The film examines the complex relationship between India’s Muslim population and fundamentalist Hindus, who lived harmoniously in the city of Ayodhya for centuries. A contemporary conflict, however, could continue to bring bloodshed. Violence that erupted in the late winter of 2002 in northern India left 600 people dead and hundreds of Muslim homes in ashes.
The Laughing Club of India
3 pm | Directed by Mira Nair (35 minutes)
Award-winning director Mira Nair has created a compassionate, sometimes ironic portrait of a number of "serious laughers" who meet daily in their pursuit of happiness. Five years ago in Bombay, Dr. Madan Kataria decided to find out whether or not "laughter is the best medicine." He gathered together a group of patients and neighbors to meet daily to laugh. After a time, Dr. Kataria found that the participants experienced improved health and decreased levels of stress. Thus was born across India the phenomenon of laughing clubs that have since spread to Europe and to the United States.
Dance Performance | Unquiet Epics
3:45 pm | Atrium
Sudarshan Belsare, artist, dancer, choreographer and PEM educator, presents the world premiere of Unquiet Epics, a classical and contemporary dance production inspired by the Mahabharata that explores the battle between the five senses of the human condition and the hundred desires in the external world.
Epic India: Paintings by M. F. Husain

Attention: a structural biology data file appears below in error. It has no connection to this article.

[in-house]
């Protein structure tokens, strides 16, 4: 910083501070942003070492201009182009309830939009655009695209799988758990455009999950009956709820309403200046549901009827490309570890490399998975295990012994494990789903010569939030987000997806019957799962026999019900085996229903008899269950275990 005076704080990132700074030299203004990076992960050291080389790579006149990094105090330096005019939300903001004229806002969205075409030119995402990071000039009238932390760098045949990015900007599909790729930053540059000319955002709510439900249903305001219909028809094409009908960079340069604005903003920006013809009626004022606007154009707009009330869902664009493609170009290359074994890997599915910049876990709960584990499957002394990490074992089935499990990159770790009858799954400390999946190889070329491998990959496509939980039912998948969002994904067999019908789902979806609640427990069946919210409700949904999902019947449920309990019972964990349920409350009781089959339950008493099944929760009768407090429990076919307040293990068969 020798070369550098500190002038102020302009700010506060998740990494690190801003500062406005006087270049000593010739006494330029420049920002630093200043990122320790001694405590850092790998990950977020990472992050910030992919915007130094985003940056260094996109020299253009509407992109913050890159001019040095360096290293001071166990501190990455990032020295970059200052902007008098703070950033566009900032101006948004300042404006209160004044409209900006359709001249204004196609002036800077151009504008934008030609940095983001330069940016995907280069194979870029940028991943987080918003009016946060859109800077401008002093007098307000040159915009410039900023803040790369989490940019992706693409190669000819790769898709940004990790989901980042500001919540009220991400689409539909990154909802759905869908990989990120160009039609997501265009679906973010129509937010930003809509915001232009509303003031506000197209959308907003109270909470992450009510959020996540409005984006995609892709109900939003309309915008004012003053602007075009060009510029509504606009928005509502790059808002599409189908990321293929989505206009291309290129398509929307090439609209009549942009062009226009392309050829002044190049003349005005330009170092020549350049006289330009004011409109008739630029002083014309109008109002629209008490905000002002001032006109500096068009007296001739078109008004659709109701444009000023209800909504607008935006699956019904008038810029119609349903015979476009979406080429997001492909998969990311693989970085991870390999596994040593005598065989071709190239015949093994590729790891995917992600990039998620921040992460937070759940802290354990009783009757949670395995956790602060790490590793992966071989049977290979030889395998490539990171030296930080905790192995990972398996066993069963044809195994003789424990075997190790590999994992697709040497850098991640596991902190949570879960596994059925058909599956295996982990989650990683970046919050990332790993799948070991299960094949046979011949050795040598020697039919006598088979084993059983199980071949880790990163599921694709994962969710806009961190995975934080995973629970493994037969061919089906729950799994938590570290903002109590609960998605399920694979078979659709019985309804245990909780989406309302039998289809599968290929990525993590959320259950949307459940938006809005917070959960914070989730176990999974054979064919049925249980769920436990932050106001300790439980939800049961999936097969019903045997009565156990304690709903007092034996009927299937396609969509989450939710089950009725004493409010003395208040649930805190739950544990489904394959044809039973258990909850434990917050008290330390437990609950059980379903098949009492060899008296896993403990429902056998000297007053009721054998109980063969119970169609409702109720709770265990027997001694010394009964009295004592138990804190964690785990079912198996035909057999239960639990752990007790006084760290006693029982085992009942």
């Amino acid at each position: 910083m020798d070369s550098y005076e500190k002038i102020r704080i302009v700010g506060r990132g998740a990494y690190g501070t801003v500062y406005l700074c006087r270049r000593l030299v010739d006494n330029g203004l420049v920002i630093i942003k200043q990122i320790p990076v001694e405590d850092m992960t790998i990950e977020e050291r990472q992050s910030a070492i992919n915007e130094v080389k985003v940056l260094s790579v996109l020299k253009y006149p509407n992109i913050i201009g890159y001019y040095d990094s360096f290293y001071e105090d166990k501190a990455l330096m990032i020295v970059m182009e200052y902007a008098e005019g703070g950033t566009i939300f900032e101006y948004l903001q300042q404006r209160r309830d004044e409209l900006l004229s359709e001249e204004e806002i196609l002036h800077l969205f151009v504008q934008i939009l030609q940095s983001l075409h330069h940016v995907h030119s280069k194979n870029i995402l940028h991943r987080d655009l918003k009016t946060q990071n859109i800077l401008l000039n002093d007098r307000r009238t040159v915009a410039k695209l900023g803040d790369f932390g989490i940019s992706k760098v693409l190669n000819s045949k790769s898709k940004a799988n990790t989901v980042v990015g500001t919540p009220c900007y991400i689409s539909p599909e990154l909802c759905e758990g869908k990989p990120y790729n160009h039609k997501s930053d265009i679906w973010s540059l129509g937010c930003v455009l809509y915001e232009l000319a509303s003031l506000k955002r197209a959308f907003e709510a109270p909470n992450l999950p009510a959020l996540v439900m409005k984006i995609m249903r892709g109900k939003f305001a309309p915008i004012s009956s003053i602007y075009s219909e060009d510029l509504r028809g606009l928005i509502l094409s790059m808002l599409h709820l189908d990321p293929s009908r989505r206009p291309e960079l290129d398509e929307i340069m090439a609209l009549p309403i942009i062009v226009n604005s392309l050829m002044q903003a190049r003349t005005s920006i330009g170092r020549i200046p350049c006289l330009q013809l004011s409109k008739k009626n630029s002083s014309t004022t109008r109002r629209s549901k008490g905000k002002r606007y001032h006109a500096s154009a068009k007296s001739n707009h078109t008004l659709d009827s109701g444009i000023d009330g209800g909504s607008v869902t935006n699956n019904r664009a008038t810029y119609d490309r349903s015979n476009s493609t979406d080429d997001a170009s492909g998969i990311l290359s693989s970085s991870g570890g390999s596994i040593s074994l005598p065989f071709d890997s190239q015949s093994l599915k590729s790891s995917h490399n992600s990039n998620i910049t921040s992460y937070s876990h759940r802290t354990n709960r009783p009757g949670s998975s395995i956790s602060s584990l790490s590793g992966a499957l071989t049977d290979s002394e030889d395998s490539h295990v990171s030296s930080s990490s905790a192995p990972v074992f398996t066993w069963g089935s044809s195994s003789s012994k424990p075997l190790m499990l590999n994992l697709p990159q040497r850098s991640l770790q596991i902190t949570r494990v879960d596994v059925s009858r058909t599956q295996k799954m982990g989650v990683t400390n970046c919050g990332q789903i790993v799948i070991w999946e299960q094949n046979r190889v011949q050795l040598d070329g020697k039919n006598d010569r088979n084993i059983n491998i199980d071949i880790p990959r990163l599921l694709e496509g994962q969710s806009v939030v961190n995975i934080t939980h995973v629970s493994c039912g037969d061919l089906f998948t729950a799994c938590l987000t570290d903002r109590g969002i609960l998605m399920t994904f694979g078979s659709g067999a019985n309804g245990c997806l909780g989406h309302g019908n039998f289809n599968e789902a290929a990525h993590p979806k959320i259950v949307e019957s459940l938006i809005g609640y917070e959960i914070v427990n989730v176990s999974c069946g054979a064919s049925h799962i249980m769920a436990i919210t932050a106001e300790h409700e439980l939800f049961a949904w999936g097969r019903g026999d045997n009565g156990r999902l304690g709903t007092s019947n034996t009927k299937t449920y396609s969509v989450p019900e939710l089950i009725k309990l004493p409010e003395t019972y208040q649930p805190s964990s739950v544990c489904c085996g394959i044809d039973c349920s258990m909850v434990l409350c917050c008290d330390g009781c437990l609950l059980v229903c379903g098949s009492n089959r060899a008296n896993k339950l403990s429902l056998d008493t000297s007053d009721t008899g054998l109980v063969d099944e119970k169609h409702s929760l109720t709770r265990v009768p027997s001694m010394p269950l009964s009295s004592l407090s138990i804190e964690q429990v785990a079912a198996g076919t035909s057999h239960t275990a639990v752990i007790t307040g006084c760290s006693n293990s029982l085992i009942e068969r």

Through June 3, 2007
The Mahabharata is one of India’s oldest and most beloved epics, and the source of stories and teachings that have been part of life in India for two thousand years. M. F. Husain, India’s best-known contemporary artist, first painted a series of works about the epic for the 1971 Sao Paolo Biennale. His vibrant imagery depicts the battle between right action and temptation—central to the Mahabharata— in the language of artistic modernism. Drawn primarily from the Peabody Essex Museum’s Herwitz Collection of contemporary Indian art, the exhibition features 19 works inspired by Husain’s 40-year fascination with the Mahabharata.
Of Gods and Mortals, Traditional Art from India
In India, art is part of the fabric of daily life. Paintings, sculpture, textiles and other art forms are used in religious practices and to express prestige and social position. The Peabody Essex Museum has recently tripled its gallery space for Indian art in order to reveal the rich diversity of the country’s artistic tradition. Featuring works from the 1800s to the present, this inaugural installation includes the delicate embroideries, fine portraits and devotional images prized by maharajas, merchants, farmers and laborers.